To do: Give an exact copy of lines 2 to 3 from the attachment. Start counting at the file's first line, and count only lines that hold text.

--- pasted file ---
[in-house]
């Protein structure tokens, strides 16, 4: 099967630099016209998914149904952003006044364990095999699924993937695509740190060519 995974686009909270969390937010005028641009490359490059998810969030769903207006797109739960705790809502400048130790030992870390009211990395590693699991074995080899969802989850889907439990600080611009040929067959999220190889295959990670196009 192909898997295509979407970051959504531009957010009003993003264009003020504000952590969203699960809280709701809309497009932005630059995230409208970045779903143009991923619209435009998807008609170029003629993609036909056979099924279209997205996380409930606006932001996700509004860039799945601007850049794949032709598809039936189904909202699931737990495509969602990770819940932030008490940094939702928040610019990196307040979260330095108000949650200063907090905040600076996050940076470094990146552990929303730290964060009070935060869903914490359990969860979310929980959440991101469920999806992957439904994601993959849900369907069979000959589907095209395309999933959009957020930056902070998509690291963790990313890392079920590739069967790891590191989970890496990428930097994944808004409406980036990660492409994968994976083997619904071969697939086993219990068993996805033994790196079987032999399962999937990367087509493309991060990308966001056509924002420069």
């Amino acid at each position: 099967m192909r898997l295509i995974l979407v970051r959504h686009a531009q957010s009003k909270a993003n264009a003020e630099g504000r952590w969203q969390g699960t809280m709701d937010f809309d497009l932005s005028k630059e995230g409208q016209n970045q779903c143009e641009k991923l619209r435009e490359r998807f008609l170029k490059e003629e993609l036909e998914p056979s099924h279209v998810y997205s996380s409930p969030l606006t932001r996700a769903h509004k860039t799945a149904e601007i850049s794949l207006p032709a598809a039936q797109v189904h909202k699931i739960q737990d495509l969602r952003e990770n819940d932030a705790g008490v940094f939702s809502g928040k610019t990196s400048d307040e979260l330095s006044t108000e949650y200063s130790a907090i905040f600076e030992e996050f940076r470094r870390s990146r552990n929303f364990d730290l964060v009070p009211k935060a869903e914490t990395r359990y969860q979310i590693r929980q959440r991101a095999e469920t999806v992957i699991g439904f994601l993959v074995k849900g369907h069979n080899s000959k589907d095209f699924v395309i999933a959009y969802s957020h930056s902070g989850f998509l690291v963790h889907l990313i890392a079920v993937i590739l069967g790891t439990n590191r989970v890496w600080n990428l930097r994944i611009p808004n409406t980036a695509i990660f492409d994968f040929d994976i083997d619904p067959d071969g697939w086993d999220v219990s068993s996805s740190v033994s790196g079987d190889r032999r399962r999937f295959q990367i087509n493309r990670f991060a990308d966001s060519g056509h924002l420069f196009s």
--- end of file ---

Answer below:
């Protein structure tokens, strides 16, 4: 099967630099016209998914149904952003006044364990095999699924993937695509740190060519 995974686009909270969390937010005028641009490359490059998810969030769903207006797109739960705790809502400048130790030992870390009211990395590693699991074995080899969802989850889907439990600080611009040929067959999220190889295959990670196009 192909898997295509979407970051959504531009957010009003993003264009003020504000952590969203699960809280709701809309497009932005630059995230409208970045779903143009991923619209435009998807008609170029003629993609036909056979099924279209997205996380409930606006932001996700509004860039799945601007850049794949032709598809039936189904909202699931737990495509969602990770819940932030008490940094939702928040610019990196307040979260330095108000949650200063907090905040600076996050940076470094990146552990929303730290964060009070935060869903914490359990969860979310929980959440991101469920999806992957439904994601993959849900369907069979000959589907095209395309999933959009957020930056902070998509690291963790990313890392079920590739069967790891590191989970890496990428930097994944808004409406980036990660492409994968994976083997619904071969697939086993219990068993996805033994790196079987032999399962999937990367087509493309991060990308966001056509924002420069």
């Amino acid at each position: 099967m192909r898997l295509i995974l979407v970051r959504h686009a531009q957010s009003k909270a993003n264009a003020e630099g504000r952590w969203q969390g699960t809280m709701d937010f809309d497009l932005s005028k630059e995230g409208q016209n970045q779903c143009e641009k991923l619209r435009e490359r998807f008609l170029k490059e003629e993609l036909e998914p056979s099924h279209v998810y997205s996380s409930p969030l606006t932001r996700a769903h509004k860039t799945a149904e601007i850049s794949l207006p032709a598809a039936q797109v189904h909202k699931i739960q737990d495509l969602r952003e990770n819940d932030a705790g008490v940094f939702s809502g928040k610019t990196s400048d307040e979260l330095s006044t108000e949650y200063s130790a907090i905040f600076e030992e996050f940076r470094r870390s990146r552990n929303f364990d730290l964060v009070p009211k935060a869903e914490t990395r359990y969860q979310i590693r929980q959440r991101a095999e469920t999806v992957i699991g439904f994601l993959v074995k849900g369907h069979n080899s000959k589907d095209f699924v395309i999933a959009y969802s957020h930056s902070g989850f998509l690291v963790h889907l990313i890392a079920v993937i590739l069967g790891t439990n590191r989970v890496w600080n990428l930097r994944i611009p808004n409406t980036a695509i990660f492409d994968f040929d994976i083997d619904p067959d071969g697939w086993d999220v219990s068993s996805s740190v033994s790196g079987d190889r032999r399962r999937f295959q990367i087509n493309r990670f991060a990308d966001s060519g056509h924002l420069f196009s």